Netflix movies in theaters first: Why Ted Sarandos needs to consider

Netflix has never been in the theater business, but there are some very compelling (hello, Apple) reasons why that might change.

Hollywood loves stories that capture the imagination and this one would be great: Netflix, the number one streamer and nemesis of shows, is having a tough time with falling subscriptions. What could possibly save him? Only theaters, old fashioned outlets that provide word of mouth and real time revenue from people paying big bucks to get together, buy popcorn and sit in the dark .

This narrative emerged from CinemaCon in April, which took place days after Netflix announced its disastrous Q1 2022 results and the title took a dive from which it has yet to recover. Between theater owners exchanging verses of “Ding dong the witch is dead,” NATO National Association of Theater Owners President and CEO John Fithian gave his state address Of the industry.

“I represent movie theater owners, but Netflix? We love these guys,” he said. “[Netflix CEO] Ted Sarandos knows movies and TV better than anyone in Hollywood… Our doors are open to give Netflix movies a wider game. We would like to play more of their films.

There is poetry in this idea, isn’t there? Netflix, which has soared during lockdowns as theaters closed, is eating a humble pie and making peace by learning to live in harmony with theaters that desperately need more movies. As one multinational entertainment company likes to say, it’s a small world after all.

It makes sense that theater owners would turn to Hollywood’s most prolific content producer for product. The question is what makes sense for Netflix; inside the company, this is the subject of intense debate. Netflix Originals head Scott Stuber, who tried to negotiate for the 45-day streaming window before the release of Martin Scorsese’s $160 million “The Irishman,” is the agent of change. friendlier that pushes for improved theatrical releases.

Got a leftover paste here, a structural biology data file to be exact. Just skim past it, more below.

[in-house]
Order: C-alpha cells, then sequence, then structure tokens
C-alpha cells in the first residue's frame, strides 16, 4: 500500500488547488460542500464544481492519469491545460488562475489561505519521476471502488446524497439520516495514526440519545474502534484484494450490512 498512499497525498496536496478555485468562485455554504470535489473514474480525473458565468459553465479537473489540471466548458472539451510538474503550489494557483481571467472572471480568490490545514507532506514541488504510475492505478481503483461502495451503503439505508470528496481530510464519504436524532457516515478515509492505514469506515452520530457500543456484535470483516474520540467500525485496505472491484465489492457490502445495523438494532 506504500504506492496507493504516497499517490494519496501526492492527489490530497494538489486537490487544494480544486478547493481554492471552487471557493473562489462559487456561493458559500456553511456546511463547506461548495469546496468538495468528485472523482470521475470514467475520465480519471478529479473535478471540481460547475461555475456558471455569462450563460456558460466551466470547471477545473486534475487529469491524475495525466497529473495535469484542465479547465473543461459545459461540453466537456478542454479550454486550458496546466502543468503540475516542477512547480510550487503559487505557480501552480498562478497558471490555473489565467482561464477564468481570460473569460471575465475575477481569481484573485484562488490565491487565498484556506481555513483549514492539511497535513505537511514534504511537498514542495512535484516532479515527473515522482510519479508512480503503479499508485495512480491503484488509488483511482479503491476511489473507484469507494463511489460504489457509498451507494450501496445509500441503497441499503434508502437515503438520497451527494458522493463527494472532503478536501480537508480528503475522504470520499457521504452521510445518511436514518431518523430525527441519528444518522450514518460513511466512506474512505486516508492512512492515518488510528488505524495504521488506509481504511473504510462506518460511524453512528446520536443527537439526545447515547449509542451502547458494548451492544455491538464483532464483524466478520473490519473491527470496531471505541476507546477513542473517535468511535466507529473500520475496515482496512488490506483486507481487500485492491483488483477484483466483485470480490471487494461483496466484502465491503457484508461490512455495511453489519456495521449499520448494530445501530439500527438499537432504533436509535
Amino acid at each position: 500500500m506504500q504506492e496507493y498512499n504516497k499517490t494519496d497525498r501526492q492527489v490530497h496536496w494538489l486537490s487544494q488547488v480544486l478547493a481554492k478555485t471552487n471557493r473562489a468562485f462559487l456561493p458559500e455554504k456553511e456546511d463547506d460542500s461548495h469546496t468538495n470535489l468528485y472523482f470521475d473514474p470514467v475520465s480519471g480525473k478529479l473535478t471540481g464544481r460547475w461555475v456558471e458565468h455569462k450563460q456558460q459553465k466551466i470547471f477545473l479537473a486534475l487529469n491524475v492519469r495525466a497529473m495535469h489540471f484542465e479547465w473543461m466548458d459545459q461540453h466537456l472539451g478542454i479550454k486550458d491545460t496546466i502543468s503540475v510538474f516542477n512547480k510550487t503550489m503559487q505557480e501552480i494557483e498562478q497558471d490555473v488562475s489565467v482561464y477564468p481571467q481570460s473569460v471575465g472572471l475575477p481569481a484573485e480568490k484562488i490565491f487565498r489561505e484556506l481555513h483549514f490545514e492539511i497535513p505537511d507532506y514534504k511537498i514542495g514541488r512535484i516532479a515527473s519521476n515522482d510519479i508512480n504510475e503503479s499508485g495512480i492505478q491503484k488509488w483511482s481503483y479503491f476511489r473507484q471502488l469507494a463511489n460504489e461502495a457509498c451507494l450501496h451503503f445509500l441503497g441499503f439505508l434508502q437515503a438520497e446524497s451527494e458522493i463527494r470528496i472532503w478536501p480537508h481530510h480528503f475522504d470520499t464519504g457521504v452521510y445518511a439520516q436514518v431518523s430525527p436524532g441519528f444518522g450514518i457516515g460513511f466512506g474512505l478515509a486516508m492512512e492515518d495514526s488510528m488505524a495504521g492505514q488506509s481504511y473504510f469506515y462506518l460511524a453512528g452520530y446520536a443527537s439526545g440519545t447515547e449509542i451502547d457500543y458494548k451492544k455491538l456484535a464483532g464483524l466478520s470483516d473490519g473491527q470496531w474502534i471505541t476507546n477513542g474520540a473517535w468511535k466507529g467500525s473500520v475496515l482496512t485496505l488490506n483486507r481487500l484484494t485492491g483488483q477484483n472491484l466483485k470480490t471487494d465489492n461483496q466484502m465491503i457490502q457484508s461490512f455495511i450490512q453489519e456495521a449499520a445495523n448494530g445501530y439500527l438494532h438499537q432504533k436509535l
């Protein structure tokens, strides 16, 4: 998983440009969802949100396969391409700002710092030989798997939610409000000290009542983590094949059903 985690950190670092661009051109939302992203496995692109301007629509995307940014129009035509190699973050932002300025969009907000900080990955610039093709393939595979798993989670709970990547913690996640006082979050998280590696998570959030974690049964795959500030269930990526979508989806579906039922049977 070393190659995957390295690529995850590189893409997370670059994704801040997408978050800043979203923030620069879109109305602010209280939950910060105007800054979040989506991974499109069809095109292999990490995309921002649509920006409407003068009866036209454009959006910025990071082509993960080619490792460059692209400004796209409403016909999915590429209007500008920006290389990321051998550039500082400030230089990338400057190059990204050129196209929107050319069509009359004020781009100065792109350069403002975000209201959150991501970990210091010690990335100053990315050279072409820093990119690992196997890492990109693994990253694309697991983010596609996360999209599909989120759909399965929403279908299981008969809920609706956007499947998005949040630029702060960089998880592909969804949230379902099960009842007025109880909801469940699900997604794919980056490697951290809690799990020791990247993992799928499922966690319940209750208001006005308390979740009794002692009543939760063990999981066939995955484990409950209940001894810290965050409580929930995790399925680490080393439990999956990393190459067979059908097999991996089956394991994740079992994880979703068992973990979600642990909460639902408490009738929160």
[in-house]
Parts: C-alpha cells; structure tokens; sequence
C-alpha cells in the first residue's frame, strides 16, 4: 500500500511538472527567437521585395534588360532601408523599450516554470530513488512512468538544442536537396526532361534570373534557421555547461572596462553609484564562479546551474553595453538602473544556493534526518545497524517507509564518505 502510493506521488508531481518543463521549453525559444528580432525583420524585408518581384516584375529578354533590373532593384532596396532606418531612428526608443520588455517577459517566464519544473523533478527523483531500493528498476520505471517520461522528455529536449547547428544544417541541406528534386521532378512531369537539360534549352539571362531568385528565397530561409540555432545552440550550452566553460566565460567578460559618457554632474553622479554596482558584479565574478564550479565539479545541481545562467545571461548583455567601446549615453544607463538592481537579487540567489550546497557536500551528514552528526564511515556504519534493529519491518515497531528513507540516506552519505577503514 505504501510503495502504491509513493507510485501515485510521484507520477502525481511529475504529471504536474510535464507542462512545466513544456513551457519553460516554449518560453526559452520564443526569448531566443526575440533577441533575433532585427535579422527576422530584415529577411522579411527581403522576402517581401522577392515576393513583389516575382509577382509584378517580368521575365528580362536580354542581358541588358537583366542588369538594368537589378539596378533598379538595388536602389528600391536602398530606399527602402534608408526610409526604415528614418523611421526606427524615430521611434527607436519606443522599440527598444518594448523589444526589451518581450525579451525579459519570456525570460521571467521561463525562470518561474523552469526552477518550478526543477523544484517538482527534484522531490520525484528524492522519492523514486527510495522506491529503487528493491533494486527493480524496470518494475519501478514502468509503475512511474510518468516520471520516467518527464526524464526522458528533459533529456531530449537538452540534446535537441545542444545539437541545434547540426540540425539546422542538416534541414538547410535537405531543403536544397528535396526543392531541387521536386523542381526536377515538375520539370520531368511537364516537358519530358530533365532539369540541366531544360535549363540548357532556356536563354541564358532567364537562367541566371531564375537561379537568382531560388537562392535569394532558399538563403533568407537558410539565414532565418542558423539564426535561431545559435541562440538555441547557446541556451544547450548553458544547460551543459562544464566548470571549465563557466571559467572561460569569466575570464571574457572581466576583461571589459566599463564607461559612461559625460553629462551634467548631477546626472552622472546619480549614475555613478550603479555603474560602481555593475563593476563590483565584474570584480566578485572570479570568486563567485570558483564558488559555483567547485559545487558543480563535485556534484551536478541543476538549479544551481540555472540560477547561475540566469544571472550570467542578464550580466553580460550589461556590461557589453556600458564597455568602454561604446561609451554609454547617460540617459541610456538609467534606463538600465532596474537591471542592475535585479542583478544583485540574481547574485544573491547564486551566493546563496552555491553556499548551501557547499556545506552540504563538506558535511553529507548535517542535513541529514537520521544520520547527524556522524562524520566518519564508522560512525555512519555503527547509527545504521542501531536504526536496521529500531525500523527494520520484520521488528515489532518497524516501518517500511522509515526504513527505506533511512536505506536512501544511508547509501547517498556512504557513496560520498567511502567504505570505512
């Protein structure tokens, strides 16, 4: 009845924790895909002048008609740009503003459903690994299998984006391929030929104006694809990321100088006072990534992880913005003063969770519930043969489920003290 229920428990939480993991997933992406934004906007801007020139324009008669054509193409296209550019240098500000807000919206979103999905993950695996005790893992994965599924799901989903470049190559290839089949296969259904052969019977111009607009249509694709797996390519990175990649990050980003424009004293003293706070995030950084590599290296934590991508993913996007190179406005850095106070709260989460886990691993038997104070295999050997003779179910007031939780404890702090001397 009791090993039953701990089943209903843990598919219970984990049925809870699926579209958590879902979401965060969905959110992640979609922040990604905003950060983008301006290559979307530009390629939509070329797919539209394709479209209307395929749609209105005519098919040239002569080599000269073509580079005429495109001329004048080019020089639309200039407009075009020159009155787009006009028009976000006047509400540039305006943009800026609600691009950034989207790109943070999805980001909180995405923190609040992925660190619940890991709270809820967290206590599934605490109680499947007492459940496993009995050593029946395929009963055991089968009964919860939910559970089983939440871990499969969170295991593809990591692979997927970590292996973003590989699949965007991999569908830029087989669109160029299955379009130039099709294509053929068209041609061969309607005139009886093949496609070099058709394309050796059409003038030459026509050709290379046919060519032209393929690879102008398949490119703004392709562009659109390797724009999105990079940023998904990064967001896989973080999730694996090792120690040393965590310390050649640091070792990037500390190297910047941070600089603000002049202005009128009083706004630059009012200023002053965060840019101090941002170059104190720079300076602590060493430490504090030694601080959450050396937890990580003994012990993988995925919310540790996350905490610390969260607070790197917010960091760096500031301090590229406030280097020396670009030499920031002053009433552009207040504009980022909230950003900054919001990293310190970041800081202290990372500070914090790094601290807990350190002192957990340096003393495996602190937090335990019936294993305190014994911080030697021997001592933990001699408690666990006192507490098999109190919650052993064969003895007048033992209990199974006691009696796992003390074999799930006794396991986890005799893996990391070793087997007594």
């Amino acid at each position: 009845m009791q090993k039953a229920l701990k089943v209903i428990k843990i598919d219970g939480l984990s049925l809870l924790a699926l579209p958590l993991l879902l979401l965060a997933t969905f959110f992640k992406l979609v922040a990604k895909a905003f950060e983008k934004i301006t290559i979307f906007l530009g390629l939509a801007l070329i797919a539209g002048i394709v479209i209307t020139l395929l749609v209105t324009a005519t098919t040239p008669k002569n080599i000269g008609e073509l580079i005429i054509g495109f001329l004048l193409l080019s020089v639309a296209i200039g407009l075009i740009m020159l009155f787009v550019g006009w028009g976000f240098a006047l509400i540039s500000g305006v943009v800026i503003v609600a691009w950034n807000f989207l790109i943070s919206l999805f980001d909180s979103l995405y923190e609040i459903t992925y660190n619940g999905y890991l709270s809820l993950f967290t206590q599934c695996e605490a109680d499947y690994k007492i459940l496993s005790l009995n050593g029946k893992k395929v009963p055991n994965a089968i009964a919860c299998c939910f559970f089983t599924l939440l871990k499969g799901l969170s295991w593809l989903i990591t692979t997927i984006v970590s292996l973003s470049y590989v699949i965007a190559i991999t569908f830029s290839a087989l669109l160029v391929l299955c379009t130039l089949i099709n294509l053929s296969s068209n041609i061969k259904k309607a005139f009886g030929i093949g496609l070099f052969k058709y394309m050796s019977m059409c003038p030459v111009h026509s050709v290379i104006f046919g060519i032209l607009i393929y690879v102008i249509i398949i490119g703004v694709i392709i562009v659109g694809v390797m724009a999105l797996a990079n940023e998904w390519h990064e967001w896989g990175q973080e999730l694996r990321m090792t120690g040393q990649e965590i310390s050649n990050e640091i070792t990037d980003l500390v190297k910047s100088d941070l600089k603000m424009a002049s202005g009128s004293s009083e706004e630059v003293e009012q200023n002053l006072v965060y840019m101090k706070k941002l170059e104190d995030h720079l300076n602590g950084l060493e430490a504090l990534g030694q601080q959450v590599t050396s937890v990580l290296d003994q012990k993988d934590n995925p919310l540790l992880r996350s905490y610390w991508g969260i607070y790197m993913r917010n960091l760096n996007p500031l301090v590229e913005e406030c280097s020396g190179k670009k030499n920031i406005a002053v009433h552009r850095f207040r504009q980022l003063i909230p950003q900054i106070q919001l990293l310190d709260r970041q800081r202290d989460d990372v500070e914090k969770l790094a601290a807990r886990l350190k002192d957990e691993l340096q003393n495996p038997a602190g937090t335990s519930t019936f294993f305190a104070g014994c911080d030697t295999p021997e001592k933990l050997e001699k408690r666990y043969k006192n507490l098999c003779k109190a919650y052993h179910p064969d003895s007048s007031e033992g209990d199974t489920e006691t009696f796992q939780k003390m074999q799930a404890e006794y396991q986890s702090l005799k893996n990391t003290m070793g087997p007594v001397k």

“The Irishman”

Netflix and theaters couldn’t get along in 2019, but the 45-day post-pandemic PVOD window is now the industry standard. At Universal, that’s three weeks of theatrical exclusivity — and that’s also the number currently being discussed at Netflix. If Sarandos could see his way of endorsing advertising on Netflix, it stands to reason that similar acceptance could come for more robust theatrical releases.

Netflix has released films in theaters since Alfonso Cuaron’s “Roma” in 2018, an event film that played in cinemas around the world for months. “Marriage Story” played in theaters for four weeks. And last year Jane Campion’s Oscar-winning ‘The Power of the Dog’ played some 2,000 dates worldwide. However, these were rewards marketing pieces. What theaters want is to be part of an overall release strategy.

Theater owners would love to host upcoming Netflix movies ‘The Gray Man,’ a $200 million Ryan Gosling/Chris Evans thriller that will spend a week in theaters ahead of its Netflix debut on July 22, and Rian Johnson’s year-end star Daniel Craig’s “Knives Out 2,” which cost the streamer $450 million for two sequels.

Everything is possible ; Netflix continues to move into areas no one predicted, including Formula 1 live TV events, gaming and reducing password sharing. However, Sarandos never believed in the acting world. It’s acquired a few screens in New York and Los Angeles and works with other exhibitors, but it’s not about showing Netflix movies to paying customers; this is a filmmaker-friendly branding exercise for high-profile titles that will draw more people to the site.